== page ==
If You Meet the Buddha Machine on the Road, Hack It


Looking for that perfect holiday gift for your most sonically adventurous friends or loved ones? Look no further.

The Buddha Machine, introduced in 2005 (and blogged here many many many many times before), is a portable little sound-loop device in a plastic box introduced five years ago by the China-based duo FM3 (aka Zhang Jian and Christiaan Virant). It so resembles an impressively generic AM radio that Muji products look like Prada by comparison.

The first two generations of the Buddha Machine contained short varied loops of ambient sound. Generation two (2008) introduced pitch control, allowing the user to alter the speed of the loops; this was, in part, a nod to enthusiasts who'd hacked the first generation. I always find myself slowing the loops as much as possible, to get them to their drone-iest, which suits the device's zone-out charm and its background-music functionality.

The third generation, newly released this month, retains the pitch control but replaces all those electronic-audio recordings with loops recorded on an ancient Chinese instrument known as the qin. This gen-three Buddha Machine is named the Chan Fang (or 禅房), which translates as Zen Room. (Between the second and third generations there was also Gristleism, a device that resulted from a collaboration between FM3 and Throbbing Gristle, whose longtime member Peter "Sleazy" Christopherson passed away late last month.)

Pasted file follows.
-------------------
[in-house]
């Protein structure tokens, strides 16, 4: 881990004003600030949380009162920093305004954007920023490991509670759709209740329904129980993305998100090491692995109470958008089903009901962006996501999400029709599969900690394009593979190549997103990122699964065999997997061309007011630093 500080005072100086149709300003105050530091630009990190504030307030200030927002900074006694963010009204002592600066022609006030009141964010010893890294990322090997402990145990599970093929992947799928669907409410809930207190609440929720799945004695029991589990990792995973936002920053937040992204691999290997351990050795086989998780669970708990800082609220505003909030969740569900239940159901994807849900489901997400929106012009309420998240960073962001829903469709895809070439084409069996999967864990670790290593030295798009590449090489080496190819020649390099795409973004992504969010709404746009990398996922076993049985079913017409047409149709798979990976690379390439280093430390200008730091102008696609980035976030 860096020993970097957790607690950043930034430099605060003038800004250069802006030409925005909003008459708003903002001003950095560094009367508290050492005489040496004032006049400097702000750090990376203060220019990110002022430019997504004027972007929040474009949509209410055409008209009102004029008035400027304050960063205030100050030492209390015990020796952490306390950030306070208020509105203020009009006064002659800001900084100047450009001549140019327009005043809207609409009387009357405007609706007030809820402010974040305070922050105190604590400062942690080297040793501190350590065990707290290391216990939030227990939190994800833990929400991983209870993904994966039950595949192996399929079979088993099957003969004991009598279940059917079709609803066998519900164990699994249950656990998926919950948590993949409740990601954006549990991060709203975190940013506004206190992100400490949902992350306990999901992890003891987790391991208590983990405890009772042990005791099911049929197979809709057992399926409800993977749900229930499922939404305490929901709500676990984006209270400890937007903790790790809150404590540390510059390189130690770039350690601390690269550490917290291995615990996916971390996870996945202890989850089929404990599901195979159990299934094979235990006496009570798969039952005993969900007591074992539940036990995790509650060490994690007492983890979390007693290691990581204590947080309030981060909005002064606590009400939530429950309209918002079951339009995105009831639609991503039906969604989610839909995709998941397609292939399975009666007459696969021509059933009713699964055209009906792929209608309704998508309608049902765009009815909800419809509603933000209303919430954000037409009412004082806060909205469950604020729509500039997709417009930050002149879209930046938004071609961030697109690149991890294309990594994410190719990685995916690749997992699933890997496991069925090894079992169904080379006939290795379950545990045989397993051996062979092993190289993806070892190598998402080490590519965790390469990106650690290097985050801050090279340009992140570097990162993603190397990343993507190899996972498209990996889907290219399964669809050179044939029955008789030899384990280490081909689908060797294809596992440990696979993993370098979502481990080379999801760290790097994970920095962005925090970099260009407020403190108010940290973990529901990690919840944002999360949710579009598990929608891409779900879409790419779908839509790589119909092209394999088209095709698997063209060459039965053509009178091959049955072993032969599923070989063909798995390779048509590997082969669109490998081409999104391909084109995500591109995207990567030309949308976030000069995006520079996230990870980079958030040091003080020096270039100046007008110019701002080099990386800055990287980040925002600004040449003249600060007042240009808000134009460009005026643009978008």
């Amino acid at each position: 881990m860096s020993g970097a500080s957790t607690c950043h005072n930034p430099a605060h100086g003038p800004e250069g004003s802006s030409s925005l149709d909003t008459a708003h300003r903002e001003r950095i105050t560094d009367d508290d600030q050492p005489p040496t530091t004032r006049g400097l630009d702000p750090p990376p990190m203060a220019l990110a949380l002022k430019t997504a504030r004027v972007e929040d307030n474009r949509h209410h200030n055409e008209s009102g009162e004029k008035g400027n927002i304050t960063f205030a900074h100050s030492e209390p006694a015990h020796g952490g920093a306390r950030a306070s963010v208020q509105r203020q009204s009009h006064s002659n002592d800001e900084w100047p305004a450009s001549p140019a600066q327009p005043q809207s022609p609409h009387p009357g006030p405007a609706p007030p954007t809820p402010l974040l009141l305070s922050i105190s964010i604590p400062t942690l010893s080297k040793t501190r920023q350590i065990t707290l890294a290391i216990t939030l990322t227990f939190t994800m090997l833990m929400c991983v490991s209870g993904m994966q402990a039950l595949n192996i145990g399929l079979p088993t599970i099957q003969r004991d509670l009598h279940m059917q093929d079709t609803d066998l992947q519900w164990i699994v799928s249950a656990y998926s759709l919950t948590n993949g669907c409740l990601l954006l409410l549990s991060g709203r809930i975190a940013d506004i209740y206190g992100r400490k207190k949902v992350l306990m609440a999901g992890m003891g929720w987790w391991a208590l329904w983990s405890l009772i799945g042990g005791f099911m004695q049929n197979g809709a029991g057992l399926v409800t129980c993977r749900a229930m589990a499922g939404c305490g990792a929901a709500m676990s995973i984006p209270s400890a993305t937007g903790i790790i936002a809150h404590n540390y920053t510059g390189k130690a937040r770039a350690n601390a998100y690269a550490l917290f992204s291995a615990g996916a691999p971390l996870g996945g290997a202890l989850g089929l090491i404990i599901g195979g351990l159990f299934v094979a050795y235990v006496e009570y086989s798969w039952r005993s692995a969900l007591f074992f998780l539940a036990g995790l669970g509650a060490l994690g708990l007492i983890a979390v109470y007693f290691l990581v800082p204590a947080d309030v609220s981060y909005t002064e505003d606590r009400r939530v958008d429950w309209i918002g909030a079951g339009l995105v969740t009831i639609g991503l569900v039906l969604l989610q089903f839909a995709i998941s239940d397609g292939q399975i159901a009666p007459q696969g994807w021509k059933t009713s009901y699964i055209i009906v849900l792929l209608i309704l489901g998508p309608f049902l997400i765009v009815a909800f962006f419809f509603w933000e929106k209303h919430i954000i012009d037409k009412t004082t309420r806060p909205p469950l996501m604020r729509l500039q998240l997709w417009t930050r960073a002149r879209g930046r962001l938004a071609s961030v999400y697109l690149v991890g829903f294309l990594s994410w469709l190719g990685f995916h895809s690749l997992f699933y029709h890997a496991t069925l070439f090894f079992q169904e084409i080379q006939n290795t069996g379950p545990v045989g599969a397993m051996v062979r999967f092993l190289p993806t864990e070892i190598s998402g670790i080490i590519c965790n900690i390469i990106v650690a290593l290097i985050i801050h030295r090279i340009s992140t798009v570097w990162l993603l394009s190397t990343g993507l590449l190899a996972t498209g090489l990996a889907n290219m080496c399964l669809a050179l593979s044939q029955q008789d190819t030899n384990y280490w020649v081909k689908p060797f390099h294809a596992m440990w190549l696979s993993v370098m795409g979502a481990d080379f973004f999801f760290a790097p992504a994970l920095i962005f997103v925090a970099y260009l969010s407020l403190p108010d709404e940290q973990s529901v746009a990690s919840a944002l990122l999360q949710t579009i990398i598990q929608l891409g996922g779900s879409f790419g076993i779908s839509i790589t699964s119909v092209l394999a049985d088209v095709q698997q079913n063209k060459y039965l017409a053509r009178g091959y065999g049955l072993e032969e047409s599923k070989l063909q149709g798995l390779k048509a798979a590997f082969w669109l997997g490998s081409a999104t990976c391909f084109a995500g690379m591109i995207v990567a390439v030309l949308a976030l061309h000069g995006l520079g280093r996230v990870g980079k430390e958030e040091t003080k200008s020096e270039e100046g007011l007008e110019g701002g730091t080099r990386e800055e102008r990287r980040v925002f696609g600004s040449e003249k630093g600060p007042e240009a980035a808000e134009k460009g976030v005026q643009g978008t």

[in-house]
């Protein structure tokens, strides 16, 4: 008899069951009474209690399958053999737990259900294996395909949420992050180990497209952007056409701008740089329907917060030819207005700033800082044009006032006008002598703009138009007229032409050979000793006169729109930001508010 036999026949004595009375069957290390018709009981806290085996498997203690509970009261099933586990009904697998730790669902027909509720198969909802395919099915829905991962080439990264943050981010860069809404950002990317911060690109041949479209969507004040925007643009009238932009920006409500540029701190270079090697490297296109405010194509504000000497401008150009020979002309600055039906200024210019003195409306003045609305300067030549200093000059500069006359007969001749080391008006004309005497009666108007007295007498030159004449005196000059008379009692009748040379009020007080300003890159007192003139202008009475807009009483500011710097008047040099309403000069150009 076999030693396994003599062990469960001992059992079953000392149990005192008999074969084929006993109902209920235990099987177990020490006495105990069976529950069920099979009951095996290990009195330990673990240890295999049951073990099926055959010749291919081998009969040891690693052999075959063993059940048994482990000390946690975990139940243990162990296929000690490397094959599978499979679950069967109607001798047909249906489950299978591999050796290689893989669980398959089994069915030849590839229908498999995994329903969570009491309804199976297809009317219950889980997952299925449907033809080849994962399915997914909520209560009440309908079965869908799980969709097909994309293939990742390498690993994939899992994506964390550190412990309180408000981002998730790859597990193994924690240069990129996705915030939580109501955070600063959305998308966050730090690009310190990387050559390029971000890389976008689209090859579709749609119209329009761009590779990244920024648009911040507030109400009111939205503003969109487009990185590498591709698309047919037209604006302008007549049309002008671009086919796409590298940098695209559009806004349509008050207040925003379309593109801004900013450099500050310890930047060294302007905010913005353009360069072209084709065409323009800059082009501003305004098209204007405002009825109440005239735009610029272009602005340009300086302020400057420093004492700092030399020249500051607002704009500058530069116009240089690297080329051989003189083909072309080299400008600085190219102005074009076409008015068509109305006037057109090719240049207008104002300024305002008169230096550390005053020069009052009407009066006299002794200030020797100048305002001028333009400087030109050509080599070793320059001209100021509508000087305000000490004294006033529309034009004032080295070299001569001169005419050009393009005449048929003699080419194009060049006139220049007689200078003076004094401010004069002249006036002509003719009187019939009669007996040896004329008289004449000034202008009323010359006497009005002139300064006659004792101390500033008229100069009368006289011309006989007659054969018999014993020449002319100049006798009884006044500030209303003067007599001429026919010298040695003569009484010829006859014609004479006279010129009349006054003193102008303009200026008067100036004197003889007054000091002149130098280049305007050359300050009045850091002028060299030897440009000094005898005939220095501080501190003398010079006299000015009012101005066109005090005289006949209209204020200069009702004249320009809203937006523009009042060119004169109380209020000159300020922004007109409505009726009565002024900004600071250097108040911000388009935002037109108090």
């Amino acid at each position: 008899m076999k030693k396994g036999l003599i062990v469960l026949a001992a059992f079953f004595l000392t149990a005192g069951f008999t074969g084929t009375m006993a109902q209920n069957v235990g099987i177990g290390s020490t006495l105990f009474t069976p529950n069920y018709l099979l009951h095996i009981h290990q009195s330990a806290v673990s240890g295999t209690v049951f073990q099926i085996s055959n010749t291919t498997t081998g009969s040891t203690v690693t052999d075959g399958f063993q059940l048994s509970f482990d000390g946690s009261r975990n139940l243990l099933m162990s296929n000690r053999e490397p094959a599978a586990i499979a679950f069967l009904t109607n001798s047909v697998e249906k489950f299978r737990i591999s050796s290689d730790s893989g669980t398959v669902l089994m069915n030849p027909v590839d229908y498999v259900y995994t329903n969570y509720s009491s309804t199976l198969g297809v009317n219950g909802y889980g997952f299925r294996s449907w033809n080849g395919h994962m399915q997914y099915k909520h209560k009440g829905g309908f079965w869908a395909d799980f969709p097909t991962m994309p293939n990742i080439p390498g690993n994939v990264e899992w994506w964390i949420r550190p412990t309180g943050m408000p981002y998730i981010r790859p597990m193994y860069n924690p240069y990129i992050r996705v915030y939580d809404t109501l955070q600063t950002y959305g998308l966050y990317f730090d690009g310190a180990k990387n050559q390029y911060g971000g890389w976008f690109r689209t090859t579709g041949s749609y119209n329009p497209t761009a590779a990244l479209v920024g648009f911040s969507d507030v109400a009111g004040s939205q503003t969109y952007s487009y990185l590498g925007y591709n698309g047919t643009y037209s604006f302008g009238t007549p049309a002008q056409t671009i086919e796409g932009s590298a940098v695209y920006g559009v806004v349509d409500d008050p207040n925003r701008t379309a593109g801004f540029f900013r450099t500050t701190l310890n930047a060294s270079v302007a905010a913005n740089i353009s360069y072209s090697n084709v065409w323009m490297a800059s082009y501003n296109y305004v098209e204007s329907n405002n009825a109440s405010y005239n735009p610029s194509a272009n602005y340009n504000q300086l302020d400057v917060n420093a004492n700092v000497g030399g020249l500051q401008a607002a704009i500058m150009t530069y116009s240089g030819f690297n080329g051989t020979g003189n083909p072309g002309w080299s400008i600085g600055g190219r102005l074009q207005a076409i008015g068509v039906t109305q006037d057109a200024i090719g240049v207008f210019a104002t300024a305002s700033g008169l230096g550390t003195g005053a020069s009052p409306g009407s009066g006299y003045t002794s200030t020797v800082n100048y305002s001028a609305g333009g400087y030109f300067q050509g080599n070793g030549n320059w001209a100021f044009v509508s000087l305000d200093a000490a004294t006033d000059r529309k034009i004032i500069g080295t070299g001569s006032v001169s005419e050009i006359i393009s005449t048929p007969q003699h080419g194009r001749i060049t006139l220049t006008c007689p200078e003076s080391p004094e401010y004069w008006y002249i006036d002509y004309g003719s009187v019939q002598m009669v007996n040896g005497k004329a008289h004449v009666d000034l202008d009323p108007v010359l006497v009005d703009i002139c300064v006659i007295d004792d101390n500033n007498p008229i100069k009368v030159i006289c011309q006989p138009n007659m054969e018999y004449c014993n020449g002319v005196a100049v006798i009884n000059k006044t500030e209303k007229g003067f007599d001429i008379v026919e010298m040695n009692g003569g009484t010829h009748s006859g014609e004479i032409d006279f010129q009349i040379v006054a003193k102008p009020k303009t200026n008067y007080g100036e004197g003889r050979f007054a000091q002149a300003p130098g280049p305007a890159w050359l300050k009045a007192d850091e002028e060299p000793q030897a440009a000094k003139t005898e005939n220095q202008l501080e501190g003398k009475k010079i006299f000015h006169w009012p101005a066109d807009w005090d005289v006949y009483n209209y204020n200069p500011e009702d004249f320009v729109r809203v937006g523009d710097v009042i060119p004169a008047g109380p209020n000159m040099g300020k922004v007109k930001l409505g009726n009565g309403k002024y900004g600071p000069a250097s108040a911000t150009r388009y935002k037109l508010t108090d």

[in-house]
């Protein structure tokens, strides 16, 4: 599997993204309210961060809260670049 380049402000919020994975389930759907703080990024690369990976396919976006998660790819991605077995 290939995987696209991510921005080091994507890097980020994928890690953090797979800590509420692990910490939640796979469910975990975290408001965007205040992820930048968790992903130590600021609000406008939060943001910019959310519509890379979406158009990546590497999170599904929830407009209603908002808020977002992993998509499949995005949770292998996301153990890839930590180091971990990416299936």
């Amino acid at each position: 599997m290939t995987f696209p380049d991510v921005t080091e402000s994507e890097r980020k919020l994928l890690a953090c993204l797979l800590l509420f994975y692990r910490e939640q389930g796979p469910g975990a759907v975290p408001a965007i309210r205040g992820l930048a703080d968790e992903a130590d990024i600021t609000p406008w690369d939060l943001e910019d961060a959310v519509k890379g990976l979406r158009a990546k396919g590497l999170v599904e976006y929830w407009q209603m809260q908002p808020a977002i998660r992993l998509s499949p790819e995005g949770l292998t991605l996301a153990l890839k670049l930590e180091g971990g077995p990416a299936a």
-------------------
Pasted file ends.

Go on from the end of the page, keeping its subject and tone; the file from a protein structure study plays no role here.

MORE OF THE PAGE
The qin, or guqin, or 古琴, is the ancient Chinese zither. It's a long instrument with seven strings, and its history dates back thousands of years.

This third version of the Buddha Machine was introduced just this month, and it's already been hacked, as FM3 announced yesterday via Twitter [Video Link].

Circuitben, the British hacker who made the adjustments, clearly appreciates the droning quality of the Buddha Machine — his hack involves extending the pitch wheel "a wee bit," as he puts it.

And here's a nifty little video featuring all three generations of the Buddha Machine (first in front, second in middle, Chan Fang in rear):

My wish list for the fourth generation of Buddha Machine would be the ability to easily upload our own sounds to its chip.

More on the Buddha Machine at fm3buddhamachine.com.